The immunological reactions reported in the new paper will be a consideration if clinicians ever use SCNT-derived stem cells in human therapy, but such reactions should not prevent their use.   This research informs the medical community of the margin of safety that would be required if, in the distant future, researchers need to use SCNT to create pluripotent cells to treat someone.  In that case, clinicians would likely be able to handle the immunological reaction using the immunosuppression methods that are currently available.

In the future, scientists might also lessen the immune reaction by using eggs from someone who is genetically similar to the recipient, such as a mother or sister.

Source:  Stanford University School of Medicine

The generation of pluripotent stem cells by somatic cell nuclear transfer (SCNT) has recently been achieved in human cells and sparked new interest in this technology. The authors reporting this methodical breakthrough speculated that SCNT would allow the creation of patient-matched embryonic stem cells, even in patients with hereditary mitochondrial diseases. However, herein we show that mismatched mitochondria in nuclear-transfer-derived embryonic stem cells (NT-ESCs) possess alloantigenicity and are subject to immune rejection. In a murine transplantation setup, we demonstrate that allogeneic mitochondria in NT-ESCs, which are nucleus-identical to the recipient, may trigger an adaptive alloimmune response that impairs the survival of NT-ESC grafts. The immune response is adaptive, directed against mitochondrial content, and amenable for tolerance induction. Mitochondrial alloantigenicity should therefore be considered when developing therapeutic SCNT-based strategies.  SCNT-Derived ESCs with Mismatched Mitochondria Trigger an Immune Response in Allogeneic Hosts.  Schrepfer et al 2014.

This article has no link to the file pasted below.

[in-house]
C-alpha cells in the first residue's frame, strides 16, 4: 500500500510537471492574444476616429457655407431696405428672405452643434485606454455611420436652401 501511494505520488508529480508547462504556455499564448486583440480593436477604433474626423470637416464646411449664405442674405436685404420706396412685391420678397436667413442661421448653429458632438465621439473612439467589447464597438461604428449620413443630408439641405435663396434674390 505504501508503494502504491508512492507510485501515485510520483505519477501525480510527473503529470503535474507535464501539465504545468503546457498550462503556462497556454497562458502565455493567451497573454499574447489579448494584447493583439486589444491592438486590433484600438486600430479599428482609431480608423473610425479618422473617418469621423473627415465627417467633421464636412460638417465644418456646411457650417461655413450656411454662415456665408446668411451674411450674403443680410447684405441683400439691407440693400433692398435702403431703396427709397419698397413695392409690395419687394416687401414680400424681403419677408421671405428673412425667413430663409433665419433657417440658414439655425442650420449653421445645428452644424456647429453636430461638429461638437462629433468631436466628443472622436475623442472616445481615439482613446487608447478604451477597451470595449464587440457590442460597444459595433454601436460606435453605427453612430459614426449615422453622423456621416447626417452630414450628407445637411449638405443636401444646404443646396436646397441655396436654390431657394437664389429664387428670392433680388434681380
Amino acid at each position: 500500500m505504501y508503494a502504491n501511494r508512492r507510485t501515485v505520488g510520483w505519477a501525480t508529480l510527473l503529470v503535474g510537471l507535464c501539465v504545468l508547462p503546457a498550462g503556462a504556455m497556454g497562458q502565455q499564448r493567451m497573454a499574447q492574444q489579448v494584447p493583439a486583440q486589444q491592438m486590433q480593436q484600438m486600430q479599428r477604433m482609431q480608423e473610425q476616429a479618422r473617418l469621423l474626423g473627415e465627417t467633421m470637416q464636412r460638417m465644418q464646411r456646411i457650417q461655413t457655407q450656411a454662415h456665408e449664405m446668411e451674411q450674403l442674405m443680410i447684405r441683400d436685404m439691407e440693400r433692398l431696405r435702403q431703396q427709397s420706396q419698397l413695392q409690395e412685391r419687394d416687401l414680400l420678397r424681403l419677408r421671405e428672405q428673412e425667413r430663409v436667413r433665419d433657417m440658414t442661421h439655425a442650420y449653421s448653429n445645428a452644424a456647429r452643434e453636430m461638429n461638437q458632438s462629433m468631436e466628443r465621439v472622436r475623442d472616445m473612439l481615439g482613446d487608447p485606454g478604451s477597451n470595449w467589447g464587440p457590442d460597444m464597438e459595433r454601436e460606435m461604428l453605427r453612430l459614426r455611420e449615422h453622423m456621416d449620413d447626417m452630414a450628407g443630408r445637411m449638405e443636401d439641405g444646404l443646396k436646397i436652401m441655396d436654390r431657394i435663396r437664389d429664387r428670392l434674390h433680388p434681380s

The generation of pluripotent stem cells by somatic cell nuclear transfer (SCNT) has recently been achieved in human cells and sparked new interest in this technology. The authors reporting this methodical breakthrough speculated that SCNT would allow the creation of patient-matched embryonic stem cells, even in patients with hereditary mitochondrial diseases. However, herein we show that mismatched mitochondria in nuclear-transfer-derived embryonic stem cells (NT-ESCs) possess alloantigenicity and are subject to immune rejection. In a murine transplantation setup, we demonstrate that allogeneic mitochondria in NT-ESCs, which are nucleus-identical to the recipient, may trigger an adaptive alloimmune response that impairs the survival of NT-ESC grafts. The immune response is adaptive, directed against mitochondrial content, and amenable for tolerance induction. Mitochondrial alloantigenicity should therefore be considered when developing therapeutic SCNT-based strategies. SCNT-Derived ESCs with Mismatched Mitochondria Trigger an Immune Response in Allogeneic Hosts. Schrepfer et al 2014.

SCNT (somatic cell nuclear transfer)


Possible ways to generate immune-compatible derivatives of pluripotent cells. From Nature Reviews

From the following article: Derive and conquer: sourcing and differentiating stem cells for therapeutic applications

In genetics and developmental biology, somatic cell nuclear transfer (SCNT) is a laboratory technique for creating an ovum with a donor nucleus. It can be used in embryonic stem cell research, or in regenerative medicine where it is sometimes referred to as “therapeutic cloning.”